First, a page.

Russia have unveiled their team kit for the Pyeongchang 2018 Winter Olympics amid uncertainty as to whether the country will participate at the Games.
The kits have been produced by ZA Sport, with the Moscow-based company having responsibility for Russian Olympic outfits for the next eight years.
It follows a deal being signed by the Russian Olympic Committee (ROC) and ZA Sport founder and designer Anastasia Zadorina back in March.
The agreement brought an end to a 14-year partnership between the ROC and Bosco.
“One of the ideas that the team ZASPORT has successfully realised, is rethinking the sporting traditions of Russia,” the ROC stated at the kit launch.
“The collection includes classic blue tracksuits, which are familiar to everyone since childhood, however, they are made of modern high-tech materials.”
ROC President Alexander Zhukov claimed when signing the deal with ZA Sport earlier this year that the manufacturer would produce a kit to take into account all requirements of the country’s athletes.
He added they would “play a major part in promoting the Olympic Movement and in creating a positive image of the Russian sports."
The ROC and ZA Sport also revealed casual wear, which notably includes a t-shirt with the slogan “I Don’t Do Doping”.
It comes with the country’s participation in the Games in doubt, with a decision set to be made by the International Olympic Committee (IOC) Executive Board in Lausanne on December 5.
It will follow the conclusion of investigations by the IOC's Schmid and Oswald Commissions.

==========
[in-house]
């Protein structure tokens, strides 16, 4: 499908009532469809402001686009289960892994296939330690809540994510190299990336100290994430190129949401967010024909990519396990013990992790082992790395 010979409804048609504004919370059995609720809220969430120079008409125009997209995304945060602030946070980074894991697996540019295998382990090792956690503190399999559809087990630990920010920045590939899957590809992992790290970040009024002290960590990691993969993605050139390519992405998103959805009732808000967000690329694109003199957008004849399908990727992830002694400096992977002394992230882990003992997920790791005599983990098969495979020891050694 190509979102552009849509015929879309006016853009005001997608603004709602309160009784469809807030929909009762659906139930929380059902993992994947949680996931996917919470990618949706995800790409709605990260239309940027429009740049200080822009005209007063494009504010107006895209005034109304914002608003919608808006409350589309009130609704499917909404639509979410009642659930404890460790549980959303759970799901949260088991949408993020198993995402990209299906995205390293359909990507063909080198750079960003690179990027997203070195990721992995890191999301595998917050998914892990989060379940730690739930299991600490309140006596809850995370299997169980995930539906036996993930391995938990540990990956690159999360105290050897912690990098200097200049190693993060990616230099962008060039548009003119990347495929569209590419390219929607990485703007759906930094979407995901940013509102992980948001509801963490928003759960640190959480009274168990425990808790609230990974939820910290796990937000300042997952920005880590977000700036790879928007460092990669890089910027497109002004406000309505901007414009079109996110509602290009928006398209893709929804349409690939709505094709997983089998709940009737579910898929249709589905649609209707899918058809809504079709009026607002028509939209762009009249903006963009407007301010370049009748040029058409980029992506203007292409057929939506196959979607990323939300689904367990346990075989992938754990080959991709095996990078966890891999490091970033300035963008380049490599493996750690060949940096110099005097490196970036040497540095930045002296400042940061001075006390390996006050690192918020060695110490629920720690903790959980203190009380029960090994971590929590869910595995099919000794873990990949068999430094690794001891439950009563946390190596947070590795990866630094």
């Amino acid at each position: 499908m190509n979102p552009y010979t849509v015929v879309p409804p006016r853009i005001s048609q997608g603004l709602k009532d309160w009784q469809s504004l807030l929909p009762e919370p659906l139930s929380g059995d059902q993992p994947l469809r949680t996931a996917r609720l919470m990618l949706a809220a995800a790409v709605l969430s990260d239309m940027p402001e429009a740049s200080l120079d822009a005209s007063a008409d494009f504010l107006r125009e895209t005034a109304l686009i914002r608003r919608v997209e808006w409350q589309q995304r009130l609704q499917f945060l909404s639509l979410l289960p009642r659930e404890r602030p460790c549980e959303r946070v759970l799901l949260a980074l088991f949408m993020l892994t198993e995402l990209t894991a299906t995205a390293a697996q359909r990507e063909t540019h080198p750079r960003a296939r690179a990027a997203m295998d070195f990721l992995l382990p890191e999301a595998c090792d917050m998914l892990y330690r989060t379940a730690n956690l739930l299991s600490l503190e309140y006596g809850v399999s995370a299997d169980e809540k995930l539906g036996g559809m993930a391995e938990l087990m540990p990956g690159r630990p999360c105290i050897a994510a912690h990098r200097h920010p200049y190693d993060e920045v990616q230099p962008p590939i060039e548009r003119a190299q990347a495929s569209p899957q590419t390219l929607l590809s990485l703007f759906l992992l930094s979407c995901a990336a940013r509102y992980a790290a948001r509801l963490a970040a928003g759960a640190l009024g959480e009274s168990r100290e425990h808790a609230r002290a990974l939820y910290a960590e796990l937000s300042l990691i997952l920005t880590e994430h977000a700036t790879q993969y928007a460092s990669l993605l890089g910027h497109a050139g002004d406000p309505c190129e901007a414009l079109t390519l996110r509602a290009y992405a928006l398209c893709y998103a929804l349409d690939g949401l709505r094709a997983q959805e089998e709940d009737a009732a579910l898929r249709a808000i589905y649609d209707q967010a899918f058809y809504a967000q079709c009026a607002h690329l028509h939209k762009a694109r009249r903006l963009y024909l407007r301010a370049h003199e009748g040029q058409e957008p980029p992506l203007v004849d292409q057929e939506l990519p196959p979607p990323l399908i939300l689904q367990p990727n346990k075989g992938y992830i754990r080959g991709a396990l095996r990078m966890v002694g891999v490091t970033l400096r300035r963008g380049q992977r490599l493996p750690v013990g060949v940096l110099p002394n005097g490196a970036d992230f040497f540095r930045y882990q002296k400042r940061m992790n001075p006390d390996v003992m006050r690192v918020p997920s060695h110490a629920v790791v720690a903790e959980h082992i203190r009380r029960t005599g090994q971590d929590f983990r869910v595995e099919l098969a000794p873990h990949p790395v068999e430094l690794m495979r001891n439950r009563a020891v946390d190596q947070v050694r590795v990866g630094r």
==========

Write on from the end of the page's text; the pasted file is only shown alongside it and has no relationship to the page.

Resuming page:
The investigations have been examining doping and sample tampering by Russian athletes at their home Olympic Games in Sochi in 2014 that were first published in the WADA-commissioned McLaren Report in July 2016.
Unlike the International Association of Athletics Federations (IAAF) and International Paralympic Committee, the IOC opted against a blanket suspension of Russia at the Rio 2016 Olympic Games following publication of the McLaren Report last year.
Instead, the organisation cited the importance of "individual justice" and rubber-stamped eligibility decisions made by individual International Federations.
It is now thought more likely that the IOC will ultimately force Russian athletes compete under a neutral flag at Pyeongchang 2018 - something which could potentially trigger a full Russian boycott.
A total of 22 Russian athletes have been sanctioned by the IOC Disciplinary Commissions to date.
All are accused of being involved in a doping and sample tampering programme in operation during their home Games at Sochi 2014.
A reasoned decision on cross-country skier Alexander Legkov, stripped of his Olympic gold and silver medals from Sochi 2014 and banned from the Olympics for life, is also thought to be crucial.
It showed the IOC supported the evidence in the World Anti-Doping Agency-commissioned McLaren Report, dismissed criticism over the report's findings and backed former Moscow Laboratory director turned whistleblower Grigory Rodchenkov as a "reliable witness".